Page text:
“Client Control is Critical to an Effective Estate Plan” by Attorney Colleen Sinclair Prosser
This week, let’s talk about client control and why it is critical to design an estate plan that meet the goals of the client.
When a client meets with an attorney, they often have very specific ideas in mind. Some of these ideas may make sense in the real world while others may not. An attorney is not merely a scrivener. If that were the case, the client could go to internet sources to just get documents. An attorney should pull the client back from specifics and examine the client’s underlying goals behind the specifics.
This is true in the field of estate planning, as much or more than in other fields of law. In estate planning, often clients think they know enough to form an opinion. However, they may have overlooked key issues.
One client may come in and say they want their assets split and distributed outright to their three children at the death of the client. On the surface this seems straightforward. It certainly may be accomplished. However, if an attorney does not probe further, the attorney may not be providing optimal counsel.
Let’s say the three children are Mary, Betty, and Johnny. Mary is an anesthesiologist and single. Betty is a married school teacher. Johnny is single and has a progressive illness and will need extensive care in the future.
It would be well to discuss with the client the idea of a discretionary trust for Mary and the creditor protection it could provide with an independent trustee. Similarly, if the client considers a possible future divorce of Betty, they may consider a trust for her. Finally, if Johnny has a progressive illness, perhaps a special needs trust might be appropriate for him.
Another example is a client with a farm in the country currently worth about $1 million and a house in the city worth about the same $1 million. They have some other minor assets. The client has two children, a son and a daughter, both close to 20 years of age. The client wants to leave the house in the city to her daughter and the farm to her son as specific bequests. The unspoken desire is to leave a relatively equal value to each child. The client is age 55 and in good health. There are at least two issues here that the client may not have considered. First, the values of the properties may vary dramatically between now and the client’s death in two or three decades. The house in the city may be in a declining neighborhood and may be worth $250,000 or less at the client’s death. The farm might explode in value to $2.5 million or more due to development pressure. Would the client really want to leave only 1/10 as much to her daughter as to her son in that case? Also, the children may not want those specific properties. The son who now fishes on the farm may have moved away in college and live in New York City by the time the client dies. The daughter may have married and moved to Seattle. Perhaps a better alternative is to split the value of the assets between the two children. If desired, the daughter could be given the right to purchase the house in the city and the son could be given a right to purchase the farm.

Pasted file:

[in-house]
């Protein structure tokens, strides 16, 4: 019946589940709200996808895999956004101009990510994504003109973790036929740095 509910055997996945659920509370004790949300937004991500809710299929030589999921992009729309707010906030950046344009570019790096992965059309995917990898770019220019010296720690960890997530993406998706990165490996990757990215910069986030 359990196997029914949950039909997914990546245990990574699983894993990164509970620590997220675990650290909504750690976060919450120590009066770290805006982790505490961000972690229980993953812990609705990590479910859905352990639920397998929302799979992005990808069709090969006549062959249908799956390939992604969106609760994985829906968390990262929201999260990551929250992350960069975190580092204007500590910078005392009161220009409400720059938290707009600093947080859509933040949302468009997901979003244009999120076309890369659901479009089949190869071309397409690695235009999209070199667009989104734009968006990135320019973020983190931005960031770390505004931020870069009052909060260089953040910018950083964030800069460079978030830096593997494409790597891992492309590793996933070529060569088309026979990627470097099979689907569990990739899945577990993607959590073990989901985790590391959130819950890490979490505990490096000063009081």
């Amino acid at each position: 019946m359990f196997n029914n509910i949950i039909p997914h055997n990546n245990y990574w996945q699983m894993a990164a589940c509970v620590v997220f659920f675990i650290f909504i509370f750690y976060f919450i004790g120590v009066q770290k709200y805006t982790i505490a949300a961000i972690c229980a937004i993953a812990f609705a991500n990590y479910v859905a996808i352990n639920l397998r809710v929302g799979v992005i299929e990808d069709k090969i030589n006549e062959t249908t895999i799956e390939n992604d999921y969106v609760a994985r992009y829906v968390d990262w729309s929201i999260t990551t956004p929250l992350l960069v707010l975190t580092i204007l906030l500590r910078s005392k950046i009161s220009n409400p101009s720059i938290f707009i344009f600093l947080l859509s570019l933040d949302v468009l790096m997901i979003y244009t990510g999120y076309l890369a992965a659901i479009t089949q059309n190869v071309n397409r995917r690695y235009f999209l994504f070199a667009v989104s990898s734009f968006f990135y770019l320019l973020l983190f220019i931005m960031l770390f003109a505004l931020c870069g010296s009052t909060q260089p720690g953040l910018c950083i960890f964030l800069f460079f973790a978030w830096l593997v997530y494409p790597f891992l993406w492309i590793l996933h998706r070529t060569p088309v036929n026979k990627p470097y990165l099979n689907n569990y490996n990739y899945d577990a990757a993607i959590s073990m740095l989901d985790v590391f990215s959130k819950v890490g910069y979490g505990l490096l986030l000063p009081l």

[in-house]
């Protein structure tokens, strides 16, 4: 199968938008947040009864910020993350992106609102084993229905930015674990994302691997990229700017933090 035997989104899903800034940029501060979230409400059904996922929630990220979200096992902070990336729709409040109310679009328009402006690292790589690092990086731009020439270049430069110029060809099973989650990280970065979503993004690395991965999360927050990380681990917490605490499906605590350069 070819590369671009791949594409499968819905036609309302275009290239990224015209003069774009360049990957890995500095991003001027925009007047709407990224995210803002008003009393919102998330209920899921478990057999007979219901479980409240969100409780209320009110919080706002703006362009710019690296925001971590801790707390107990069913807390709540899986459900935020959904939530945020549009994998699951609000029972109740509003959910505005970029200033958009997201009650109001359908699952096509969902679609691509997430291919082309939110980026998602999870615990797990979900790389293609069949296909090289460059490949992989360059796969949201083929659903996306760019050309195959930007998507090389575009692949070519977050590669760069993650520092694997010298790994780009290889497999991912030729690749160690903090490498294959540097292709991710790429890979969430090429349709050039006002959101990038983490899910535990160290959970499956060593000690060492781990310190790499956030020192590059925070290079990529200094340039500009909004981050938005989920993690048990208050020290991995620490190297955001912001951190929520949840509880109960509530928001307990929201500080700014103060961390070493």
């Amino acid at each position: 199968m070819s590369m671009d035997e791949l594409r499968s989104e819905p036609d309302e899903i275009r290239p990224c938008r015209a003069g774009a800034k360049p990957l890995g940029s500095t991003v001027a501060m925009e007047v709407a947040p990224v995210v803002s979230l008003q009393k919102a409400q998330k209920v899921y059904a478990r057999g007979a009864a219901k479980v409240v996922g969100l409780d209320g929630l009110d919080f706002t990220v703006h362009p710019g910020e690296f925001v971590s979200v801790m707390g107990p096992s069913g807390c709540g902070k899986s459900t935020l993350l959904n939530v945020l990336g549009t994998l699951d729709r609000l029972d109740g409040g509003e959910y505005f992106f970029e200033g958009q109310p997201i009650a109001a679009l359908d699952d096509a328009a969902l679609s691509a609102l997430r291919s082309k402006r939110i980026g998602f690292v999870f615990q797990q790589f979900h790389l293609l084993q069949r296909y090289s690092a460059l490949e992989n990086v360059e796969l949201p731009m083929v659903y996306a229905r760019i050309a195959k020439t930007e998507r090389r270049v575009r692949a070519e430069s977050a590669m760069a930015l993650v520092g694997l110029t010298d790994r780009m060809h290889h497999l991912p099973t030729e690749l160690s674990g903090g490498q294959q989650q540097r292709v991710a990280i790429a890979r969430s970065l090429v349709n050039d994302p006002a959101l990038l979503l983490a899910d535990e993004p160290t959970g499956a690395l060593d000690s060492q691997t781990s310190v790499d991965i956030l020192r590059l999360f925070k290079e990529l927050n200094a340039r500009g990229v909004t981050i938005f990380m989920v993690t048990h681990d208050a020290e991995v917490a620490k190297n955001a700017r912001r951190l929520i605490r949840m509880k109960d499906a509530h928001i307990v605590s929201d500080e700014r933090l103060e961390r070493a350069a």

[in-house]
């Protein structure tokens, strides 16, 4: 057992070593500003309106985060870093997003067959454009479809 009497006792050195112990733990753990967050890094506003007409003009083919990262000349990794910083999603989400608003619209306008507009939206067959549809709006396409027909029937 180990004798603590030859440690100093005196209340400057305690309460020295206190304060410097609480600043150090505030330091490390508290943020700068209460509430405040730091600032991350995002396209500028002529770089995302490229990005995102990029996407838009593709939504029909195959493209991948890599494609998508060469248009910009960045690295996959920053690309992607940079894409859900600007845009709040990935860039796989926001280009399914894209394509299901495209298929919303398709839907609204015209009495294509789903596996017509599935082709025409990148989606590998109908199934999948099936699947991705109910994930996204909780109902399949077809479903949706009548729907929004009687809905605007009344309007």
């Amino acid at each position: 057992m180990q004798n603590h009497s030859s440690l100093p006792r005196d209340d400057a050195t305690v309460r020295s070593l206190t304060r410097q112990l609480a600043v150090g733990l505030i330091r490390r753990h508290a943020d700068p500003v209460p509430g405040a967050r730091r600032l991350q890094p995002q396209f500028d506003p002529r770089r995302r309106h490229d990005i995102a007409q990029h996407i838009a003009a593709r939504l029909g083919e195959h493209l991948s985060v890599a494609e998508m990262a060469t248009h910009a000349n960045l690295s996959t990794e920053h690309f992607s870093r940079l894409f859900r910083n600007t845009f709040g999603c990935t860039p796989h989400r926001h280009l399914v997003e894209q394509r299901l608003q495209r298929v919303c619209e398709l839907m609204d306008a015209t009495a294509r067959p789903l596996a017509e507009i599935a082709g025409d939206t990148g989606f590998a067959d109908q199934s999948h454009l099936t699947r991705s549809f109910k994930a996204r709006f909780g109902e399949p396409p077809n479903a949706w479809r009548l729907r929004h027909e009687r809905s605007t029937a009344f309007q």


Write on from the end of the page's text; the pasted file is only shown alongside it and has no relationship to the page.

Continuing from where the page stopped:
Of course, the final decision is the client’s unless you believe strongly that it would be illegal or unethical to do so.
An estate planning attorney, is not merely a scrivener. The attorney’s job is to ferret out the true underlying goals of the client, such as asset protection, divorce protection and fairness. Then, counsel the client in achieving those goals.
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